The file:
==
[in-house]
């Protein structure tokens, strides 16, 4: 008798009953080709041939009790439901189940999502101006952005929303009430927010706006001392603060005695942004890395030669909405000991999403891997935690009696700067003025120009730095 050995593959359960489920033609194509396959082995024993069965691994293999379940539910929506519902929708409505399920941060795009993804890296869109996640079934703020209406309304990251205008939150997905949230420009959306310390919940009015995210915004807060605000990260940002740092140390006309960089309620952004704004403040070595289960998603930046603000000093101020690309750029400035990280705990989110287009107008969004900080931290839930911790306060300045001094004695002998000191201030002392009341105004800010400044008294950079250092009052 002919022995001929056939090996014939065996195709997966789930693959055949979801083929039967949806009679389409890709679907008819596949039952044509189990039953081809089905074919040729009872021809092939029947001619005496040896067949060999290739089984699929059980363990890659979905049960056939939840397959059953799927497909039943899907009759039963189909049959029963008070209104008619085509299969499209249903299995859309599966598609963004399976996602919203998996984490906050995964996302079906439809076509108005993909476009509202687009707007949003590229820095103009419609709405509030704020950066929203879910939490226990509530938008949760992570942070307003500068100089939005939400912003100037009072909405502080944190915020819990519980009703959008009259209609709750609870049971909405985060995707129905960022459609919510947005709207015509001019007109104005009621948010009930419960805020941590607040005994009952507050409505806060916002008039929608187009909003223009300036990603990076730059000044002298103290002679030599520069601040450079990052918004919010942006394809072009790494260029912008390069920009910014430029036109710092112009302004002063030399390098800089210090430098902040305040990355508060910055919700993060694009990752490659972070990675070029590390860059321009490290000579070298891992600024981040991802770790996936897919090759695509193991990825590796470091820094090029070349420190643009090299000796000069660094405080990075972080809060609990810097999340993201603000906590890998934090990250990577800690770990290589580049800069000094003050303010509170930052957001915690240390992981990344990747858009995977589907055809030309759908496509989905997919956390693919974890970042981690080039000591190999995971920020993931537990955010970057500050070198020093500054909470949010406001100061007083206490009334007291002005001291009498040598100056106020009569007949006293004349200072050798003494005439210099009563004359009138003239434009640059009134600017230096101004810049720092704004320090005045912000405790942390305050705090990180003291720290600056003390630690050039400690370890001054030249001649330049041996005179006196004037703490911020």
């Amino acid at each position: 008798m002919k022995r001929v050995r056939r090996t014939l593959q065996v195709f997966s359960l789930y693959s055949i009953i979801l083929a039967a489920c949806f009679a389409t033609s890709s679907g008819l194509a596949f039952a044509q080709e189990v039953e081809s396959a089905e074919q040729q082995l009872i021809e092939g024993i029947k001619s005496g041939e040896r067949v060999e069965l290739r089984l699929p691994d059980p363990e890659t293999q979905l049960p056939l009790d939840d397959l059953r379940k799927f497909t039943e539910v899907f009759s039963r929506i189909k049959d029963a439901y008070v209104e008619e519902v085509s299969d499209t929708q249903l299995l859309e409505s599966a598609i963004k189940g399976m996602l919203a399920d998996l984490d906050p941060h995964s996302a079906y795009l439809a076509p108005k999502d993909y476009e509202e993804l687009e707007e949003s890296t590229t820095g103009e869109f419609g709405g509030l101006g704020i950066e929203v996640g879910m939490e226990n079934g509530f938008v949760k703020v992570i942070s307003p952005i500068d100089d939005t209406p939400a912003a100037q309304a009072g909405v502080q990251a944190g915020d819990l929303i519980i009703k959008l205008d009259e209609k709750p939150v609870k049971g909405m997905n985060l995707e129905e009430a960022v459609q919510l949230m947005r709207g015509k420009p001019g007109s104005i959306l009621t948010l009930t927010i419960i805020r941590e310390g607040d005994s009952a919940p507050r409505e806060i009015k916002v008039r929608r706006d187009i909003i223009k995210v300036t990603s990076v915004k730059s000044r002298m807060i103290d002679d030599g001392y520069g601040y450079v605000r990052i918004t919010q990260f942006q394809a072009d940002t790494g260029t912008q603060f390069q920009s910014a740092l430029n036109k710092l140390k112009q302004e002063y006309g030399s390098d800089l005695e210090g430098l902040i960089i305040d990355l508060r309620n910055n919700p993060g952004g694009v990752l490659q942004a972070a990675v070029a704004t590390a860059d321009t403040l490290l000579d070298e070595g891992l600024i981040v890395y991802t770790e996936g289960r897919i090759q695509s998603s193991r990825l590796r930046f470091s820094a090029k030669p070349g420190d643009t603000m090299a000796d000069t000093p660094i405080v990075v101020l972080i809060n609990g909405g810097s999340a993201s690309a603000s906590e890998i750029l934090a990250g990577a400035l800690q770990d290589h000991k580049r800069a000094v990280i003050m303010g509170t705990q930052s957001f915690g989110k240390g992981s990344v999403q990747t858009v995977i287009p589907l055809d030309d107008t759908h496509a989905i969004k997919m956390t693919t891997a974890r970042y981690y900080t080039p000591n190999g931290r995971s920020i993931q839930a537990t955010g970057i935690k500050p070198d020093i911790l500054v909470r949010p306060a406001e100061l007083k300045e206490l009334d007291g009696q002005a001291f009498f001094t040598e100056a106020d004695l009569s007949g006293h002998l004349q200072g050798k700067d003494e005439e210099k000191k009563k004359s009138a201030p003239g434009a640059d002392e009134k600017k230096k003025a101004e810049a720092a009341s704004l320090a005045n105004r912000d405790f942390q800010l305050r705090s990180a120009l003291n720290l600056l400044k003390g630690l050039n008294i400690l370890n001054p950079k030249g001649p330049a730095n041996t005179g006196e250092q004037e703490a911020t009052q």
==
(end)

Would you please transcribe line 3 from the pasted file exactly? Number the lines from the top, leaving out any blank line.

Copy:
């Amino acid at each position: 008798m002919k022995r001929v050995r056939r090996t014939l593959q065996v195709f997966s359960l789930y693959s055949i009953i979801l083929a039967a489920c949806f009679a389409t033609s890709s679907g008819l194509a596949f039952a044509q080709e189990v039953e081809s396959a089905e074919q040729q082995l009872i021809e092939g024993i029947k001619s005496g041939e040896r067949v060999e069965l290739r089984l699929p691994d059980p363990e890659t293999q979905l049960p056939l009790d939840d397959l059953r379940k799927f497909t039943e539910v899907f009759s039963r929506i189909k049959d029963a439901y008070v209104e008619e519902v085509s299969d499209t929708q249903l299995l859309e409505s599966a598609i963004k189940g399976m996602l919203a399920d998996l984490d906050p941060h995964s996302a079906y795009l439809a076509p108005k999502d993909y476009e509202e993804l687009e707007e949003s890296t590229t820095g103009e869109f419609g709405g509030l101006g704020i950066e929203v996640g879910m939490e226990n079934g509530f938008v949760k703020v992570i942070s307003p952005i500068d100089d939005t209406p939400a912003a100037q309304a009072g909405v502080q990251a944190g915020d819990l929303i519980i009703k959008l205008d009259e209609k709750p939150v609870k049971g909405m997905n985060l995707e129905e009430a960022v459609q919510l949230m947005r709207g015509k420009p001019g007109s104005i959306l009621t948010l009930t927010i419960i805020r941590e310390g607040d005994s009952a919940p507050r409505e806060i009015k916002v008039r929608r706006d187009i909003i223009k995210v300036t990603s990076v915004k730059s000044r002298m807060i103290d002679d030599g001392y520069g601040y450079v605000r990052i918004t919010q990260f942006q394809a072009d940002t790494g260029t912008q603060f390069q920009s910014a740092l430029n036109k710092l140390k112009q302004e002063y006309g030399s390098d800089l005695e210090g430098l902040i960089i305040d990355l508060r309620n910055n919700p993060g952004g694009v990752l490659q942004a972070a990675v070029a704004t590390a860059d321009t403040l490290l000579d070298e070595g891992l600024i981040v890395y991802t770790e996936g289960r897919i090759q695509s998603s193991r990825l590796r930046f470091s820094a090029k030669p070349g420190d643009t603000m090299a000796d000069t000093p660094i405080v990075v101020l972080i809060n609990g909405g810097s999340a993201s690309a603000s906590e890998i750029l934090a990250g990577a400035l800690q770990d290589h000991k580049r800069a000094v990280i003050m303010g509170t705990q930052s957001f915690g989110k240390g992981s990344v999403q990747t858009v995977i287009p589907l055809d030309d107008t759908h496509a989905i969004k997919m956390t693919t891997a974890r970042y981690y900080t080039p000591n190999g931290r995971s920020i993931q839930a537990t955010g970057i935690k500050p070198d020093i911790l500054v909470r949010p306060a406001e100061l007083k300045e206490l009334d007291g009696q002005a001291f009498f001094t040598e100056a106020d004695l009569s007949g006293h002998l004349q200072g050798k700067d003494e005439e210099k000191k009563k004359s009138a201030p003239g434009a640059d002392e009134k600017k230096k003025a101004e810049a720092a009341s704004l320090a005045n105004r912000d405790f942390q800010l305050r705090s990180a120009l003291n720290l600056l400044k003390g630690l050039n008294i400690l370890n001054p950079k030249g001649p330049a730095n041996t005179g006196e250092q004037e703490a911020t009052q």